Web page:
The Jon Huntsman presidential campaign-in-waiting is starting to strain itself into high comedy.  Today, the Orlando Sentinel reports that a spokesman for Huntsman’s political action committee announced both a location and a director to lead Huntsman’s presidential campaign – if the former governor and ambassador decides to run.

Former Jeb Bush aide Nikki Lowery – and potential Orlando, Florida director – said, “I will be honored to be a part of [Huntsman’s] team if he decides to run.”  Supposedly, the same holds true for Lowery’s last potential presidential campaign employer: Mississippi Governor Haley Barbour.

The most laughable quote from the Sentinel’s update comes from Huntsman’s wife Mary Kaye who promises:

“Should my husband decide to run I’m so happy that we’ll get to spend time where I have deep roots,” her statement said. “Orlando has always had a special place in my heart and I’m very excited about the prospect of our campaign headquarters being located there.”

Ever since Huntsman’s name appeared in a Newsweek profile revealing speculation about a presidential run, Huntsman and his associates have tried valiantly to spread the tale that a team of campaign veterans just so happened to spontaneously assemble at the exact time Huntsman announced his surprise resignation as President Barack Obama’s ambassador to China.  Hardly.

I understand that campaign finance laws and the meager benefits of formally announcing a presidential bid auger against stepping out of the charade and onto the campaign trail, but Huntsman is already making swings through early primary states New Hampshire and South Carolina.

The man is running for president.  It’s time he admits it.

May 4th, 2011 at 11:54 am
Carter Gives Huntsman Praise, Kiss-of-Death

Jon Huntsman has the looks, money, and credentials to be a top-tier Republican presidential candidate – if he can stop getting endorsements from the two most liberal presidents of the last 35 years.

President Barack Obama praised Huntsman for the latter’s “enormous skill, dedication and talent” to the job of being Obama’s ambassador to China the last two-plus years.  In acknowledgement of Huntsman’s rumored presidential campaign, his former boss said, “I’m sure that him having worked so well with me will be a great asset in any Republican primary.”

Jimmy Carter likes what he sees too.  Telling CNN that Huntsman is “very attractive to me personally” and an “attractive” candidate, Carter is giving the former Utah governor’s moderate positions on social issues, immigration, and the environment a very liberal hue.

If this keeps up, Huntsman may be tagged with the worst label for a GOP presidential contender: the kind of Republican Democrats will feel bad about voting against, but will do so anyway.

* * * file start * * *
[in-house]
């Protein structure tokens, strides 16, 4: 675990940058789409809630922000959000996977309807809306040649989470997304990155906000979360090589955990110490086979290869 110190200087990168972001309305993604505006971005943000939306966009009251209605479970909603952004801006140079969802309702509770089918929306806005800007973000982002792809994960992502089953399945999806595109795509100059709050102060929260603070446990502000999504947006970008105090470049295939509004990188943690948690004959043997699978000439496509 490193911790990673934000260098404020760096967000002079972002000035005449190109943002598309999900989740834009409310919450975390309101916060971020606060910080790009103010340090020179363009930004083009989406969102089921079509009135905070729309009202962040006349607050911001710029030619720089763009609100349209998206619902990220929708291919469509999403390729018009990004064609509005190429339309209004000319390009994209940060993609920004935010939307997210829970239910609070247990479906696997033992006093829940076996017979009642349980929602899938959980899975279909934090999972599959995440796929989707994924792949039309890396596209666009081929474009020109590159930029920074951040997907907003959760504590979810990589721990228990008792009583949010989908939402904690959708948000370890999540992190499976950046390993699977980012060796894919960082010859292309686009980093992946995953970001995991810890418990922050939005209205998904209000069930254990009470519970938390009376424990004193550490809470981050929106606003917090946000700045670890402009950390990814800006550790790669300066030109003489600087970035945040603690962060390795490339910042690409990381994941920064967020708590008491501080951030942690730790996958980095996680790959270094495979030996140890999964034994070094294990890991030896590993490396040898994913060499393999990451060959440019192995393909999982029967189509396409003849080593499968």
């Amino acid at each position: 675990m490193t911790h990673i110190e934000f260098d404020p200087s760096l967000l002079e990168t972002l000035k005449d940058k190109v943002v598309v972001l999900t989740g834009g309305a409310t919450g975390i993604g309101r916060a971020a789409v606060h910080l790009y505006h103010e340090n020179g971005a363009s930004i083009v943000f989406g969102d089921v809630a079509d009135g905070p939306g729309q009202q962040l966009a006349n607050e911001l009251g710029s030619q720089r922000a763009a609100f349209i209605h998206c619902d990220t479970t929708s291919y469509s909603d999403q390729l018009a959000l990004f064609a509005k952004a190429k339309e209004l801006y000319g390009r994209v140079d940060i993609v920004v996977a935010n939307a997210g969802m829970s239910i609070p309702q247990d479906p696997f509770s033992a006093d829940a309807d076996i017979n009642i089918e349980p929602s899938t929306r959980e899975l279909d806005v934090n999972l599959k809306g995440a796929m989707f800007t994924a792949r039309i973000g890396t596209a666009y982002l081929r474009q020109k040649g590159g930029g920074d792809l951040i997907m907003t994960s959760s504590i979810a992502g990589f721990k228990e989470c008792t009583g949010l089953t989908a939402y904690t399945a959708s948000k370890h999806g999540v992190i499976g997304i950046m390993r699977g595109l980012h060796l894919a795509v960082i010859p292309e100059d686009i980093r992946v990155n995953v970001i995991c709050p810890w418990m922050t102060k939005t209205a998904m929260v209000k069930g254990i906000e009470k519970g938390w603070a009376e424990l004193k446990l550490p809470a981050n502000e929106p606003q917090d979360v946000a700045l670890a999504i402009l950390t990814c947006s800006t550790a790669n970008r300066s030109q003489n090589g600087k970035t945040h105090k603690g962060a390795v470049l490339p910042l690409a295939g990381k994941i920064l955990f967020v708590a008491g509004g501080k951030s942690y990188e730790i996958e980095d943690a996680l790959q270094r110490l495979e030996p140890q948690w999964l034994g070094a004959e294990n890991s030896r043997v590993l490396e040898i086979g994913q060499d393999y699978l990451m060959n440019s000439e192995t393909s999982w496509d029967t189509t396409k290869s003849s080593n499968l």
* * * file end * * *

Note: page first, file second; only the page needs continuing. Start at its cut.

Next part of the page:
None of which helps with the GOP base.

After all, being Obama’s former ambassador to China is already a tough sell for conservative voters.  Getting praise from Jimmy Carter may be the kiss-of-death.

April 29th, 2011 at 1:10 pm
It Takes People to Grow an Economy

The Wall Street Journal reports China’s controversial one-child policy will have disastrous effects on the country’s capacity for economic growth, a stunning rebuke to policymakers who argue that predetermining fertility rates is key to eliminating poverty.

Since the one-child-per-couple policy went into effect in 1980, over 400 million births have been prevented, decreasing the amount of poor people and thus the rate of poverty.  (Though since the policy applies to everyone, it has also reduced the amount of children born to middle class and wealthy families; i.e. those most likely to produce entrepreneurs and innovators.)

An informal advocacy group in China is trying to overturn the one-child policy because of a generational imbalance that threatens continued economic growth:

They say China’s elderly population is expanding rapidly as Mao-era baby boomers retire, putting new burdens on society to cover the cost of their retirement. At the same time, China’s labor force is due to start shrinking in 2016, reversing the demographic phenomenon of a widening pool of low-cost labor that powered a manufacturing boom over the past three decades.

It takes people to grow an economy.  If Chinese policymakers continue to eliminate entrepreneurs and workers from the economy, they will soon experience the same chilling effects of the demographic winter settling in over Western Europe and Japan.

March 14th, 2011 at 9:35 pm
Celebrated Historian Says Obama Doesn’t Get History
Posted by Print

Washington is a town where being an intellectual means being relentlessly synchronized with the conventional wisdom, no matter how vapid. That’s how President Obama (no doubt a smart man by any reasonable standard — all presidents are, almost inevitably) has been elevated to the commanding heights of the cognitive elite by the Beltway press corps. Not so fast, says one guy who actually knows what he’s talking about.

In one brief run in a piece in the new edition of Newsweek, famed Harvard historian Niall Ferguson absolutely eviscerates President Obama’s glib reading of revolutionary history: